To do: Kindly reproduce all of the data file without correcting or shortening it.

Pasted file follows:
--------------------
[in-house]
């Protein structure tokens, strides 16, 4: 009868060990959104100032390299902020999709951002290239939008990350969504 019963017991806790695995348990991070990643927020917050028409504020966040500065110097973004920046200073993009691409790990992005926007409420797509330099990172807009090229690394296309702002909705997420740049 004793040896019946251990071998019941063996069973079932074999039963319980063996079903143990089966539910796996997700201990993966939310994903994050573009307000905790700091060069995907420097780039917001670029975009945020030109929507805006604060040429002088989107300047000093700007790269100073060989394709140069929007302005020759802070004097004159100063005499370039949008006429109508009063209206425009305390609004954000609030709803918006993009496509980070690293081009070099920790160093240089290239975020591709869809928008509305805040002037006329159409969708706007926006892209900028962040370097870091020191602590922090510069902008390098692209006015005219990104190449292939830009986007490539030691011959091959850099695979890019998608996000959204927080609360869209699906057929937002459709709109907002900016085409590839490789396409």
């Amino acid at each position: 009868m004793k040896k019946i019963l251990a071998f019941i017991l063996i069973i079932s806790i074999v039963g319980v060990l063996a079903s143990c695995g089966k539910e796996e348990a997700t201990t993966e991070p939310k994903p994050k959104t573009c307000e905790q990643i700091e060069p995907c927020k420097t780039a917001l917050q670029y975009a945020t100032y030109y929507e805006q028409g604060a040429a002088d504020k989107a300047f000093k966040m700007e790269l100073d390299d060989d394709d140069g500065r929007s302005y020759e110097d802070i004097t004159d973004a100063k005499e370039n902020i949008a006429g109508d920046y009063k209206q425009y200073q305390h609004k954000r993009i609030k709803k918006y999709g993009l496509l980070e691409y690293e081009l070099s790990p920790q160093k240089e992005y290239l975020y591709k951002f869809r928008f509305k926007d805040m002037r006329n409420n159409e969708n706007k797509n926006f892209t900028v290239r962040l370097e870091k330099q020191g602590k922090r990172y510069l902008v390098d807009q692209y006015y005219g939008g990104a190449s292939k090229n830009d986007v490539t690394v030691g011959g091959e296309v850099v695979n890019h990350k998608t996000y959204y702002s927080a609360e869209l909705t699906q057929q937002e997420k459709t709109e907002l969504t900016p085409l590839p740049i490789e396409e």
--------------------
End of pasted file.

[in-house]
């Protein structure tokens, strides 16, 4: 009868060990959104100032390299902020999709951002290239939008990350969504 019963017991806790695995348990991070990643927020917050028409504020966040500065110097973004920046200073993009691409790990992005926007409420797509330099990172807009090229690394296309702002909705997420740049 004793040896019946251990071998019941063996069973079932074999039963319980063996079903143990089966539910796996997700201990993966939310994903994050573009307000905790700091060069995907420097780039917001670029975009945020030109929507805006604060040429002088989107300047000093700007790269100073060989394709140069929007302005020759802070004097004159100063005499370039949008006429109508009063209206425009305390609004954000609030709803918006993009496509980070690293081009070099920790160093240089290239975020591709869809928008509305805040002037006329159409969708706007926006892209900028962040370097870091020191602590922090510069902008390098692209006015005219990104190449292939830009986007490539030691011959091959850099695979890019998608996000959204927080609360869209699906057929937002459709709109907002900016085409590839490789396409």
């Amino acid at each position: 009868m004793k040896k019946i019963l251990a071998f019941i017991l063996i069973i079932s806790i074999v039963g319980v060990l063996a079903s143990c695995g089966k539910e796996e348990a997700t201990t993966e991070p939310k994903p994050k959104t573009c307000e905790q990643i700091e060069p995907c927020k420097t780039a917001l917050q670029y975009a945020t100032y030109y929507e805006q028409g604060a040429a002088d504020k989107a300047f000093k966040m700007e790269l100073d390299d060989d394709d140069g500065r929007s302005y020759e110097d802070i004097t004159d973004a100063k005499e370039n902020i949008a006429g109508d920046y009063k209206q425009y200073q305390h609004k954000r993009i609030k709803k918006y999709g993009l496509l980070e691409y690293e081009l070099s790990p920790q160093k240089e992005y290239l975020y591709k951002f869809r928008f509305k926007d805040m002037r006329n409420n159409e969708n706007k797509n926006f892209t900028v290239r962040l370097e870091k330099q020191g602590k922090r990172y510069l902008v390098d807009q692209y006015y005219g939008g990104a190449s292939k090229n830009d986007v490539t690394v030691g011959g091959e296309v850099v695979n890019h990350k998608t996000y959204y702002s927080a609360e869209l909705t699906q057929q937002e997420k459709t709109e907002l969504t900016p085409l590839p740049i490789e396409e």